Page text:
Myles, I'll unmute you if you just click that button for me.

The LSU quarterback reached for the computer. A few dozen reporters were waiting within the Zoom call's virtual squares like a journalistic Brady Bunch. They wanted to hear what Myles Brennan had to say.

Thursday was Brennan's first news conference as LSU's presumptive starter. Coronavirus stole the spring. Two practices into spring football, the Southeastern Conference suspended all athletic activities. The whole team was sent home days later, then began its slow crawl to quasi-normalcy in June.

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Truly, it would be difficult to draw up a more turbulent four years for Brennan — a 21-year-old who committed to a coach who was fired, learned four play books from two offensive coordinators and three passing game coordinators, got leapfrogged by an eventual Heisman Trophy winner, only to have a global pandemic shut down football once the path finally seemed clear.

There still is no guarantee that a 2020 football season will happen, but, on this Thursday, Brennan was mostly unrestricted, unrestrained.


"It's been crazy," Brennan said of his career arc.

"All that's just going to prepare me to be a better person in the end and be stronger," he said. "Without adversity, I wouldn't be as strong as I am today."

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It's the sort of perspective that endears Brennan to Ed Orgeron, a coach who values loyalty and patience in his players and never has spoken too favorably about the advent of the NCAA's transfer portal.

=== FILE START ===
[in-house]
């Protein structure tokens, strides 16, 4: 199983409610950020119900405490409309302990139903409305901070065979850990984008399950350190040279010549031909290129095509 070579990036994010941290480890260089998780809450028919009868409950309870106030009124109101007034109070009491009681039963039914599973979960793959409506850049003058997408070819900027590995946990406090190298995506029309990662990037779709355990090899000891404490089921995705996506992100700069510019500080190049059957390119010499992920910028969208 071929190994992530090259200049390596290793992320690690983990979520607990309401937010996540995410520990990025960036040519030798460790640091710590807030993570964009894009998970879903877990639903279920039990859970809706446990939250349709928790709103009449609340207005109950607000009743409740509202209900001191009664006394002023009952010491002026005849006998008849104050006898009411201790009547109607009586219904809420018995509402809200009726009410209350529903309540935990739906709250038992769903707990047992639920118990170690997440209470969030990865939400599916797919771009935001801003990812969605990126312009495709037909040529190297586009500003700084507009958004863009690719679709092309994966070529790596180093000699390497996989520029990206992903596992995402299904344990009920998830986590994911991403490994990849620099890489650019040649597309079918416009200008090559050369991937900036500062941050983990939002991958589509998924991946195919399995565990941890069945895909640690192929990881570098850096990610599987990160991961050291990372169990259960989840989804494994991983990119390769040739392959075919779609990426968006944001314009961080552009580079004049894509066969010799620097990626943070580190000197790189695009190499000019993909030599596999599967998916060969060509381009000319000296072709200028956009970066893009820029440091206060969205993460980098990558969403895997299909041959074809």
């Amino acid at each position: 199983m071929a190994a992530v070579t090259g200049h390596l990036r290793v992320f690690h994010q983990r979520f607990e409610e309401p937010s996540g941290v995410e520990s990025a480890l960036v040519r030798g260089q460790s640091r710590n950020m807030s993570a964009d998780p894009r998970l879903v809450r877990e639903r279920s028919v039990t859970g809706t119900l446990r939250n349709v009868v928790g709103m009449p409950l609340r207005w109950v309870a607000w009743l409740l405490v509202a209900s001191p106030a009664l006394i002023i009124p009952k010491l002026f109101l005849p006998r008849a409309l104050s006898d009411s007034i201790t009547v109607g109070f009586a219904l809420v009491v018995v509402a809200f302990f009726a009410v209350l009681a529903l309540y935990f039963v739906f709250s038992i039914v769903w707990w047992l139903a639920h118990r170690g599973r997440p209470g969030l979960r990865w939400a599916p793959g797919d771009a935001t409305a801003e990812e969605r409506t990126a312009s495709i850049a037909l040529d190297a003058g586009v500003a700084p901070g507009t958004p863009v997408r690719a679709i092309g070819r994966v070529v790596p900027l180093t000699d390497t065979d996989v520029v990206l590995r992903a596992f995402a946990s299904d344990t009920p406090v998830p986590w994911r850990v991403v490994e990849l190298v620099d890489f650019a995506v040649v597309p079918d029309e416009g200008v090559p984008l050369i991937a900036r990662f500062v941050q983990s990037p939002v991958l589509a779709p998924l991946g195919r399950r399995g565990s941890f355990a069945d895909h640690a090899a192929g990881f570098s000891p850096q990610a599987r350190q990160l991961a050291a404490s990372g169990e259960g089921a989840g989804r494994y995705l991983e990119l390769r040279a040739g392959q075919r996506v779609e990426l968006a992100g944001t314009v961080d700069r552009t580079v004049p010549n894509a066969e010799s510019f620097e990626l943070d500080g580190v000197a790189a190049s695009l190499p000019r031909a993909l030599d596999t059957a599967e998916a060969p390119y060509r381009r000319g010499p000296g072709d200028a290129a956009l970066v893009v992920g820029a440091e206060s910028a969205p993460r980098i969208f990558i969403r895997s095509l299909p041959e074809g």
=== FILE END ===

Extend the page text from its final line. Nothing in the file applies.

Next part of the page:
Orgeron often said Brennan would be a championship quarterback in a matter of time, even while Joe Burrow was leading the Tigers to the school's fourth title in a dizzying 2019 campaign that shattered offensive records.

Orgeron said it again in July, during an appearance at a virtual Baton Rouge rotary club meeting.

"Let me say this to you: I believe in Myles Brennan," Orgeron said. "I believe he has tremendous talent. I believe that he's going to have a great year."

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Still, the coach called the quarterback position "an open competition" that Brennan is "going to have to earn." Brennan himself said he's "still fighting each and every day to earn that position."

Backed up by true freshmen Max Johnson and TJ Finley, it is a long shot that anyone other than Brennan takes the first snap when LSU opens the season against Mississippi State in Tiger Stadium on Sept. 26.

Brennan even has the third-best chance to win the Heisman in 2020, according to, with 14-1 odds that by far eclipse Burrow's 200-1 preseason odds a year ago. Only Clemson quarterback Trevor Lawrence (2-1) and Oklahoma quarterback Spencer Rattler (9-1) have lower odds.

Call it confidence in Brennan. Call it confidence in an LSU offense that has advanced beyond the dark ages and is overflowing with talent like Biletnikoff Award winning receiver Ja'Marr Chase and five-star tight end Arik Gilbert, last year's high school Gatorade National Player of the Year.

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There's a clear expectation for Brennan to succeed even though he's never started in an LSU football game, even though wunderkind one-year assistant Joe Brady is now in the NFL.

Brennan showed promise last season, completing 24 of 40 passes for 353 yards, one touchdown and an interception in eight games that had gotten out of hand. And in tandem with offensive coordinator Steve Ensminger and new passing game coordinator Scott Linehan — a former NFL head coach — Brennan appears to be in command of another potent offense.

Preseason camp began Monday, and, after three practices, senior safety JaCoby Stevens said "it's pretty hard" to defend Brennan. He knows his checks. He reads coverages well. With his well-documented strong arm, Brennan can launch deep passes for speedy wideouts like Chase and Terrace Marshall and Racey McMath to just go out and get.